But like any other industry, there are ways to sneak around the process. Just as you can easily learn how to fix your leaking faucet and build your new shelf, you can find a template for your company’s website. And sure, that will save you money in the short term, but what about the long-term investment you’re missing out on? What happens when your shelf breaks and topples over? You’re left alone to clean up the mess and make the repairs.
WordPress templates, Squarespace and the endless list of other web services aren’t going anywhere. They’re out there and they can be great tools. But that’s all they are: tools. They’re a means to an end, not the end itself. They’ll give you the pretty face you’re after but not the brains behind it. And without the brains, how does it think? How can it communicate? Sell your product? Without the brains, it’s just a facade. It’s a rickety shelf barely balancing its own weight.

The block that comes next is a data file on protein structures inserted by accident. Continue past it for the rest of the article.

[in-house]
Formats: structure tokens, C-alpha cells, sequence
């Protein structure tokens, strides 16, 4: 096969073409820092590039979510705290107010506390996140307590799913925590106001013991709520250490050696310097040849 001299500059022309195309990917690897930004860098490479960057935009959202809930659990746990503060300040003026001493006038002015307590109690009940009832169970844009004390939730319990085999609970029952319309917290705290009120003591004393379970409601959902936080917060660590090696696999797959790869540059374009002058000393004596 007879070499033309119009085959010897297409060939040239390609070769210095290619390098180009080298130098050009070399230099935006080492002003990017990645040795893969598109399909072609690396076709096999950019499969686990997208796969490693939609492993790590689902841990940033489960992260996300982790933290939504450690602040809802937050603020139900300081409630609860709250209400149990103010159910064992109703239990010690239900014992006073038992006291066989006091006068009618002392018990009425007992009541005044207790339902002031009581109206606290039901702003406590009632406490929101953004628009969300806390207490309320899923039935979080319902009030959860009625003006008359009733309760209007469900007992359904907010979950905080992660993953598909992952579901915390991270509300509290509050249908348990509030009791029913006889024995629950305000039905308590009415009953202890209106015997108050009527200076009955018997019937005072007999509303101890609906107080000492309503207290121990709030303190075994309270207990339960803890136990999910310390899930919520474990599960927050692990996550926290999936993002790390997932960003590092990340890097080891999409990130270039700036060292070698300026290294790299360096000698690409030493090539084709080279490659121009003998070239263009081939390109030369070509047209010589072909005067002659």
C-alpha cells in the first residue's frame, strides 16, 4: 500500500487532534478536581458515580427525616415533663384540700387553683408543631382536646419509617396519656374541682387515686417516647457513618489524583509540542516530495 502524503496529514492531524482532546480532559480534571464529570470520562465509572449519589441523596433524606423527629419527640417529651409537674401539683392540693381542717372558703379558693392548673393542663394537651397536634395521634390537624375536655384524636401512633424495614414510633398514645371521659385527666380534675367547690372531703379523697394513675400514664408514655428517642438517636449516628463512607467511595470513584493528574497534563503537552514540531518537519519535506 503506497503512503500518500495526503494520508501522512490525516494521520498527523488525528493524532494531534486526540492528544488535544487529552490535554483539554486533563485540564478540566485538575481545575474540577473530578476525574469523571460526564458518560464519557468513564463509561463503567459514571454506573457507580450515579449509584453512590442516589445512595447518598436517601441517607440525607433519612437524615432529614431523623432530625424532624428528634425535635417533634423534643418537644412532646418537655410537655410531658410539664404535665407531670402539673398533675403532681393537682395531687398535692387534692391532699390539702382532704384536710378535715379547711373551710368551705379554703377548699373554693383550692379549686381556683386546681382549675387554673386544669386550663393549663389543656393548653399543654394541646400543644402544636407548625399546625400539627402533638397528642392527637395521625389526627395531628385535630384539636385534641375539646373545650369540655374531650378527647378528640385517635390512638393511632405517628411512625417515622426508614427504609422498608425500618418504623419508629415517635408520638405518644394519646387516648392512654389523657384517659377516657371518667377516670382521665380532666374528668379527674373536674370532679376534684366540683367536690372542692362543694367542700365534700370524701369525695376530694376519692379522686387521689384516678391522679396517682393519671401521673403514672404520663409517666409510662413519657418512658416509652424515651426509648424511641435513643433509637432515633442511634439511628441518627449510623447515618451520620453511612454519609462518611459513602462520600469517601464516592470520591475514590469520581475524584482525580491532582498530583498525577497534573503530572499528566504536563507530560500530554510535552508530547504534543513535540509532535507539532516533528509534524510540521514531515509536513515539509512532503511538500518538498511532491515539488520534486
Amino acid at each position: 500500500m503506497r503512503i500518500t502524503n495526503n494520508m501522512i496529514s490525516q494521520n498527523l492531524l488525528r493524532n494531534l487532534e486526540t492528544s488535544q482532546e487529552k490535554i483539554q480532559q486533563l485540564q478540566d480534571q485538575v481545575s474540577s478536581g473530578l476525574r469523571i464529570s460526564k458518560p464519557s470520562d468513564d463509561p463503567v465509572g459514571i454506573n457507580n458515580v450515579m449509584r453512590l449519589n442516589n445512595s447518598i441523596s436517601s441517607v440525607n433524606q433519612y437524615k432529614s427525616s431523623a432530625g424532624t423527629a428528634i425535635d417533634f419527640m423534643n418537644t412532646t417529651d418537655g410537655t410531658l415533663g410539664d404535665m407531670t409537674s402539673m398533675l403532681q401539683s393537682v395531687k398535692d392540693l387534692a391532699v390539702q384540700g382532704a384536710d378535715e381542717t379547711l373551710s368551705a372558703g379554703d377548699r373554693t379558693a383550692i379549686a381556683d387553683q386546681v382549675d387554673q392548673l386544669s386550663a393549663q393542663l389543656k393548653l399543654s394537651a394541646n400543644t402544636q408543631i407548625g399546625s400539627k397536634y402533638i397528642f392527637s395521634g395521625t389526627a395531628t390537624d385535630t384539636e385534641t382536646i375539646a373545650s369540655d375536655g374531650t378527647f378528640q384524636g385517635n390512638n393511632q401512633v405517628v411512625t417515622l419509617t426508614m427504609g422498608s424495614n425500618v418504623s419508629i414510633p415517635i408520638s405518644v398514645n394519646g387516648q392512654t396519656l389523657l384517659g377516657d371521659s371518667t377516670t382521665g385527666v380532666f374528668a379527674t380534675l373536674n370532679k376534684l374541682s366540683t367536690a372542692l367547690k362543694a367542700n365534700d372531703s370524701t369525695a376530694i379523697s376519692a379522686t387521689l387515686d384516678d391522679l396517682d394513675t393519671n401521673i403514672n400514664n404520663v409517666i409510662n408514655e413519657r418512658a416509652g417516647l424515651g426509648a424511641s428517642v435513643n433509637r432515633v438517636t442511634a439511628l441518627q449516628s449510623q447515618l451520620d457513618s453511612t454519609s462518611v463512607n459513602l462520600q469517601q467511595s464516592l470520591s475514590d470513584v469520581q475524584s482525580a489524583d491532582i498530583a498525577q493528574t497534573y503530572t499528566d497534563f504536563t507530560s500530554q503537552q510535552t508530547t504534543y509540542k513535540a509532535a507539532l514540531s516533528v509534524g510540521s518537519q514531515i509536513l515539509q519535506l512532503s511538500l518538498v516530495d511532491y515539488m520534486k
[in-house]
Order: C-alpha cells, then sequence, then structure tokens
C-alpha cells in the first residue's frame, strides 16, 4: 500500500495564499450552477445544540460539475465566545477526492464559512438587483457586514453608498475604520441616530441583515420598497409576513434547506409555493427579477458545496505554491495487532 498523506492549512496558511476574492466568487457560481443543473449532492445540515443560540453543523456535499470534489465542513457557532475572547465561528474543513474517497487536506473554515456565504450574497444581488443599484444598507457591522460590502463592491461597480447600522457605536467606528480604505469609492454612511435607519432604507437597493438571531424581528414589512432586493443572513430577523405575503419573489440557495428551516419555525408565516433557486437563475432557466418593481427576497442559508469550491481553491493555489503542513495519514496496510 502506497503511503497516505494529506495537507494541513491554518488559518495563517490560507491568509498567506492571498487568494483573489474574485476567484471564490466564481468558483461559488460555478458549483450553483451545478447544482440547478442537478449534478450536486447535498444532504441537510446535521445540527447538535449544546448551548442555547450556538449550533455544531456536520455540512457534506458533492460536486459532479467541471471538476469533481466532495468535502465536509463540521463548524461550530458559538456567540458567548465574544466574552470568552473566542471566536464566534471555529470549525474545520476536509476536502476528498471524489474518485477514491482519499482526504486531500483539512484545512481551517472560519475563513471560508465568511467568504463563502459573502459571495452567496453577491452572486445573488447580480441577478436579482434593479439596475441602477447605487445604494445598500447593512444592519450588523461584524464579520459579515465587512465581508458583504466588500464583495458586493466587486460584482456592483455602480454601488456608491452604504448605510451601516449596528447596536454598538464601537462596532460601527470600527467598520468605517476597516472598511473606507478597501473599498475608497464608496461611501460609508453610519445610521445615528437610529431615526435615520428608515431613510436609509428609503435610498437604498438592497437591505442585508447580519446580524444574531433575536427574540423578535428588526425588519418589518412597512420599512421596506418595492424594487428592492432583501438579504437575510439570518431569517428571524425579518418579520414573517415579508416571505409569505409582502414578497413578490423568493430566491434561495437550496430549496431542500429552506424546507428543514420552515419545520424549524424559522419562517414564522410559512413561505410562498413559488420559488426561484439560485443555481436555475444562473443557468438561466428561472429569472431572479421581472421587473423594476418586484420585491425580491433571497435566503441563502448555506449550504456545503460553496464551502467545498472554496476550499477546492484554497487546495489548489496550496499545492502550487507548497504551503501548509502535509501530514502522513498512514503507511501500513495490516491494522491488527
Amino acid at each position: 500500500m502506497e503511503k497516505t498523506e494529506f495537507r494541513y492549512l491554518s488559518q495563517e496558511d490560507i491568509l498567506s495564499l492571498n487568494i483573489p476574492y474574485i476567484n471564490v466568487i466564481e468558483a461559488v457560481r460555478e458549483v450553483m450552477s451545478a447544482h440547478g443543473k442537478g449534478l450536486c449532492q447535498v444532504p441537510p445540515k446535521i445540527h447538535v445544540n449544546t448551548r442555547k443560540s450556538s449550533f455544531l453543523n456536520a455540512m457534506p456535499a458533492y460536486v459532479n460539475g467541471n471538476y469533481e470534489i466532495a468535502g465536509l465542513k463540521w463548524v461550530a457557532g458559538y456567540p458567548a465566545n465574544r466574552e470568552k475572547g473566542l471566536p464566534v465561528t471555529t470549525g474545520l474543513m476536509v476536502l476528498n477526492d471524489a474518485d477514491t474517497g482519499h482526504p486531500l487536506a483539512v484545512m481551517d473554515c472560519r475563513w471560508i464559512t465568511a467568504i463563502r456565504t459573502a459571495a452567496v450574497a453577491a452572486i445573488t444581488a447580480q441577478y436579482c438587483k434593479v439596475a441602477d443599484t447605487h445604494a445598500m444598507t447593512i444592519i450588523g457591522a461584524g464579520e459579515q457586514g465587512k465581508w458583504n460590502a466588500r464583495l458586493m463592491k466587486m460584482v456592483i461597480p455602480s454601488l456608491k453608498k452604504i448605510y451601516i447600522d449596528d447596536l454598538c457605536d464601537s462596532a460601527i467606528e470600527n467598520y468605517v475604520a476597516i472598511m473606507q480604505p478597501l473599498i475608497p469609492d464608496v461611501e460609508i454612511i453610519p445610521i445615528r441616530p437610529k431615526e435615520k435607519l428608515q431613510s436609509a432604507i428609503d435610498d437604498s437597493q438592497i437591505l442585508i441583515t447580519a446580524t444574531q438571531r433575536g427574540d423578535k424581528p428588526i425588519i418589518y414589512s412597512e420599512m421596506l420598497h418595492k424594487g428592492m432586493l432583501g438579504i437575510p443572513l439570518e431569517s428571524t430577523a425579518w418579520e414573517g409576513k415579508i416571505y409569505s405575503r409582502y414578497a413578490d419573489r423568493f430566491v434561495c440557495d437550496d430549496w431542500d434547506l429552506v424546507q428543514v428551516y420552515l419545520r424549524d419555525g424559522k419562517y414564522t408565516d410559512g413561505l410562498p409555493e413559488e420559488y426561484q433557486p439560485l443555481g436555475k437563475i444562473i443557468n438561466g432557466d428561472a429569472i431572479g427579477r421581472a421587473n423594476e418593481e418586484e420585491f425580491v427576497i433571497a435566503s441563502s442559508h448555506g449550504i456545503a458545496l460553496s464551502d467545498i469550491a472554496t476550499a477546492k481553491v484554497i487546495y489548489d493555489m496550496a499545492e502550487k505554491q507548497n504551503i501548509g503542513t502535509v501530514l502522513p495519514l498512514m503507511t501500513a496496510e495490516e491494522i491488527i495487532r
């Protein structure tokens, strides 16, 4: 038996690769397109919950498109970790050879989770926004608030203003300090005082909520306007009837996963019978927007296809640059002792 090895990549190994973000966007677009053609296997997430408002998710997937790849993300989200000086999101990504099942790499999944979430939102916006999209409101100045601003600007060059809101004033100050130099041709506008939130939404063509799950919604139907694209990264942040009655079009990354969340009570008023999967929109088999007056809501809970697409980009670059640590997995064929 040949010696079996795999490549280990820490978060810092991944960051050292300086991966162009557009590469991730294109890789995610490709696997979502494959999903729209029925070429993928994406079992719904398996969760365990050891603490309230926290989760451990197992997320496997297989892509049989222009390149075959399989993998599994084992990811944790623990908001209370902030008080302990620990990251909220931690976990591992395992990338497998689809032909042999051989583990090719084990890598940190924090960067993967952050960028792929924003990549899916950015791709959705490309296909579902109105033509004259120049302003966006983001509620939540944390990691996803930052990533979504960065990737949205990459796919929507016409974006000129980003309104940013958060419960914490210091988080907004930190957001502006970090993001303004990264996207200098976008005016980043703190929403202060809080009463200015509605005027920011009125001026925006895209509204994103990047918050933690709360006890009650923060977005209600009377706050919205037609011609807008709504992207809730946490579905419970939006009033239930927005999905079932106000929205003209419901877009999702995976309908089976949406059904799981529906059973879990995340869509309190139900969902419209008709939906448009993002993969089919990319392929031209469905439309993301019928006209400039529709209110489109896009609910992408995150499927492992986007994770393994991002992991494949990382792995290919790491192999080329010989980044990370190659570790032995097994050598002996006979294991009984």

Unfortunately, you won’t notice the shelf breaking until it starts to bend. And by then it’s already too late. But right now we have a unique opportunity to jump in before the damage is done. The big brands touting design have started the conversation and the Internet’s kept the ball rolling. And whether good or bad, people are doing things themselves—design included. As designers, we can either leave them treading water or dive in and keep them afloat. And at the end of the day, coming to their rescue helps not just our business, but theirs as well.